V: Where have I said ‘males’? Oh, [unclear 0:03:08] saying males are males. Well, male doesn’t just cover humans does it? Whereas men and blokes are also just exclusively humans, but I guess here I’m just using it interchangeably.

D: But in this context you have used it interchangeably?

V: Yeah.

D: How would you expect a transwoman to respond to being told that they’re a man?

V: I don’t expect that they’d be happy to be called a man, but I think it’s politically essential that we name them as men at this point when the law is about to be changed, or it’s proposed to be changed to allow any man to self-identify legally as a woman. So for me it isn’t about personality, it’s about changing the law which I protest.

D: Did you believe anybody could be offended by your comments?

V: [Unclear 0:04:54] basically. I don’t think we have the right not to be offended.

D: You don’t think people have the right not to be offended?

V: No.

D: What would you say to anybody who had been offended by these comments?

V: I’d say that, “I’m sorry to offend you, but there’s a change in the law which is being proposed which is effectively going to erase women’s rights and that’s more important to me than your personal offence.” I find a lot of things offensive that are directed at women. They’re are going to twist that and then [unclear 0:05:54].

D: What would you say in response to somebody who said that by deliberately misgendering transwomen in general these posts demonstrate a hostility or prejudice based upon gender reassignment or identity?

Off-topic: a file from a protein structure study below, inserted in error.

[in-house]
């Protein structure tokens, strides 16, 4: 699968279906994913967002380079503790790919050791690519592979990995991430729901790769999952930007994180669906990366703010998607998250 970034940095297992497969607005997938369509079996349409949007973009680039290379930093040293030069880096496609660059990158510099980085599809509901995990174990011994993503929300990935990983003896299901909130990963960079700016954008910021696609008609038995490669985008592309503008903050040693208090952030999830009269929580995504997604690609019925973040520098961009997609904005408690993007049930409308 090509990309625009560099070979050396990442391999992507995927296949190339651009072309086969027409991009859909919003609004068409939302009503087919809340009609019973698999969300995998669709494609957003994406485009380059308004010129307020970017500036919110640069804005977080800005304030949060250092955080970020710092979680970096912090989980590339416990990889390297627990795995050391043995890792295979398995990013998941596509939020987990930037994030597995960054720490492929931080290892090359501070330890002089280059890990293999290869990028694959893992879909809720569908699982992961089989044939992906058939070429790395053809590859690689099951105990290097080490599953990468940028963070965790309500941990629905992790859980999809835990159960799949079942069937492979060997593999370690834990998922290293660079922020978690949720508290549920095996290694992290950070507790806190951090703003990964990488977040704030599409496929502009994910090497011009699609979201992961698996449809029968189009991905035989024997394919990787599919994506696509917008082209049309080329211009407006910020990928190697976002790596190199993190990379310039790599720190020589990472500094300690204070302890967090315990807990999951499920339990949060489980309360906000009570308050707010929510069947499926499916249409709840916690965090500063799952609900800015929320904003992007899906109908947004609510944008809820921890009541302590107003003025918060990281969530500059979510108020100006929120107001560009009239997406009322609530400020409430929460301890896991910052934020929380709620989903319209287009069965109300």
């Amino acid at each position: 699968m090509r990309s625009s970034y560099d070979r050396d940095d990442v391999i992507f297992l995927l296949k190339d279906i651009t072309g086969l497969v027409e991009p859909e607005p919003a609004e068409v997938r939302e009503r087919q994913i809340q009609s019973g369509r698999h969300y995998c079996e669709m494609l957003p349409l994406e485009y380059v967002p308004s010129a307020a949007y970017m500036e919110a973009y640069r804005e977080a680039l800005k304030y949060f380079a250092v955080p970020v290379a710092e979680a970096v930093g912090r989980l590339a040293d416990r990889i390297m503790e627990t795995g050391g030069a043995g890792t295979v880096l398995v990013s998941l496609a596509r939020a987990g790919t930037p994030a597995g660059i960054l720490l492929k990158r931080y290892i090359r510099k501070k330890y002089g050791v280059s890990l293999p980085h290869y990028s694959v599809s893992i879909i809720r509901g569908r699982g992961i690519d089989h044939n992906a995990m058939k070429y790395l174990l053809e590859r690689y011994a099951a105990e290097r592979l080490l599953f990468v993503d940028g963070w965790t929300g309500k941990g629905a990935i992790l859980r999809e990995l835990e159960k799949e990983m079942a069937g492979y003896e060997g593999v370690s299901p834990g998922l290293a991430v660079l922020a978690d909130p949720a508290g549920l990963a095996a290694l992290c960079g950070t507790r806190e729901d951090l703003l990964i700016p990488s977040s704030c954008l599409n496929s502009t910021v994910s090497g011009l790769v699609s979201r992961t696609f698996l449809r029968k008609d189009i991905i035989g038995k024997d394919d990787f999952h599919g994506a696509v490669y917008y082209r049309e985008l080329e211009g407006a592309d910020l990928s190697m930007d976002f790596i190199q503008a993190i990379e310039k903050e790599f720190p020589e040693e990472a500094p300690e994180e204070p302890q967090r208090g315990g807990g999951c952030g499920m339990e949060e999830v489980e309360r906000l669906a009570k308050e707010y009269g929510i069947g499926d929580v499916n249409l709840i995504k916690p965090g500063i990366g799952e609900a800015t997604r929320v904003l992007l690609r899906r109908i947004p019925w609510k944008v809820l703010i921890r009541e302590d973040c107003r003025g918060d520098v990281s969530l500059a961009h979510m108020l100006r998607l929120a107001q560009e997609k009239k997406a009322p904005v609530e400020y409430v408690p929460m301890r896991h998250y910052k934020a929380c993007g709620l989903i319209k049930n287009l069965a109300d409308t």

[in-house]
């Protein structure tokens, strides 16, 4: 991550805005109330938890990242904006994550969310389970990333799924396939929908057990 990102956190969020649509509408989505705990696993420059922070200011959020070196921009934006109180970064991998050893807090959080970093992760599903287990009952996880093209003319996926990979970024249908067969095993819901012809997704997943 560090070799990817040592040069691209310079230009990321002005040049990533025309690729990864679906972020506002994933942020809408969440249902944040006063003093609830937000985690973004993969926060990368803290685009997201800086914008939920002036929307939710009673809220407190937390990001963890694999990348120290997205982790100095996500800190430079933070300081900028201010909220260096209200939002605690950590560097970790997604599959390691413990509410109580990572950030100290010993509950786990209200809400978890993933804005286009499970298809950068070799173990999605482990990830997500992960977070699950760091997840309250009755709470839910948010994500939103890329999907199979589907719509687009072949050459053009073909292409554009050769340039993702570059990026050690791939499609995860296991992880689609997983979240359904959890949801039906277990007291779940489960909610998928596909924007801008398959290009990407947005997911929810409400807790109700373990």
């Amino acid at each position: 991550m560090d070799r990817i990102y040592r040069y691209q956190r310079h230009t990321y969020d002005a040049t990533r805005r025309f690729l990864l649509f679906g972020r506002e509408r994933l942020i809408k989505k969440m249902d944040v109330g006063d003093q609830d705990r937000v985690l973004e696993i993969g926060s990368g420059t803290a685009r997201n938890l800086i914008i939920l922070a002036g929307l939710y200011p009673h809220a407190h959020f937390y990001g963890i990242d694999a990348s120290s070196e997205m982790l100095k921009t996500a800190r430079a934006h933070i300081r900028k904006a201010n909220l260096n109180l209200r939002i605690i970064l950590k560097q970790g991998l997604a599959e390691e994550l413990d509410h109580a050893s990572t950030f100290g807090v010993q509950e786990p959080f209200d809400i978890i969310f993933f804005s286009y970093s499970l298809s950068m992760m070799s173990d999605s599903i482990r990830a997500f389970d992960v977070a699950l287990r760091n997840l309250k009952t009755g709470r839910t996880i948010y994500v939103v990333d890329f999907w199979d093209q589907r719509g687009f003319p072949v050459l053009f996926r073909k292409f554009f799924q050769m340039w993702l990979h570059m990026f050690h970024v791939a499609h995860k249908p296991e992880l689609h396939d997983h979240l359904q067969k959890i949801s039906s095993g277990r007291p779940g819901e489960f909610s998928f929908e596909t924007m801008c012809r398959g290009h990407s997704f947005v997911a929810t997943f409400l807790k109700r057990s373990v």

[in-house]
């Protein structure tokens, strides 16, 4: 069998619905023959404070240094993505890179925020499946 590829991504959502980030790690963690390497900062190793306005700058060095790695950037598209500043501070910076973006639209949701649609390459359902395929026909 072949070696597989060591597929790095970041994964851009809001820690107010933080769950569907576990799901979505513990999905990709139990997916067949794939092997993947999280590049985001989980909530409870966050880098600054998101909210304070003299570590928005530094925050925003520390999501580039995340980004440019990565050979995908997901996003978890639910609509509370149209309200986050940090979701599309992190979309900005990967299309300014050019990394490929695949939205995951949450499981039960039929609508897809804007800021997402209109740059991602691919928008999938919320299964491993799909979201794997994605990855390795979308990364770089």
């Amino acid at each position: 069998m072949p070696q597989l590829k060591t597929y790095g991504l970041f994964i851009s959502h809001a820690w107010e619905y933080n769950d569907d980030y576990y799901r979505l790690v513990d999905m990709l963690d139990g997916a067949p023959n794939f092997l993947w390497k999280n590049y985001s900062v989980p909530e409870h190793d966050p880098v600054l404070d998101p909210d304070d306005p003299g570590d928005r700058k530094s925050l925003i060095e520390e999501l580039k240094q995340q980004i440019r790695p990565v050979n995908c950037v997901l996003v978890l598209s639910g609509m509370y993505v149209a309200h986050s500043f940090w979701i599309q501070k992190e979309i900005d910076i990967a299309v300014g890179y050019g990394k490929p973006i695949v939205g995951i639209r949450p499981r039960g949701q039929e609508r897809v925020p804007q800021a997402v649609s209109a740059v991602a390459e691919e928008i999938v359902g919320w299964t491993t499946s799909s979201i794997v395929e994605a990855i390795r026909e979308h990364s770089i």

V: Firstly I’d like to question that word ‘misgendering’ because I think actually these pronouns based on sex and this notion of mis-gendering is kind of Orwellian because, actually, it’s them who are mis-gendering themselves. Can you repeat the rest of the question to make sure I am [unclear 0:07:01]?

D: I’ll repeat the whole thing. What would you say in response to somebody who said that by deliberately misgendering transwomen in general these posts demonstrate a hostility or prejudice based upon gender reassignment or identity?

V: I can see how someone would feel that but I don’t think that’s an accurate reflection of me, and I’m not hostile to transwomen. Perhaps I got the defensive transwomen, but I feel that with these proposed changes in legislation we’re in a sex war situation.

D: Just to go back to the previous thing, you say that the notion of misgendering is Orwellian and that people calling themselves women or men but if they’re not are misgendering themselves. Is that correct?

V: Hmm-hmm. [Unclear 00:08:31] if someone had used the preferred pronoun. I’d like to say that in my personal life I’ve always treated transwomen as honorary women on a case by case basis, but when we’re being forced by the law to use somebody’s preferred pronouns it’s really important that we don’t, that we stick by what actual pronouns relate to their biological sex.

D: So it’s the context of the proposed legislation that means that…

V: Absolutely.

D: …you’ve changed the way you talk to transpeople.

V: I still use preferred pronouns in real life on a case by case basis, but on Twitter I think it’s really important that we name men as men.

D: You refer a lot to transwomen. What do you believe transmen are?

V: Transmen are trans-identifying females.

D: I refer you to Item B. Do you want a copy as well?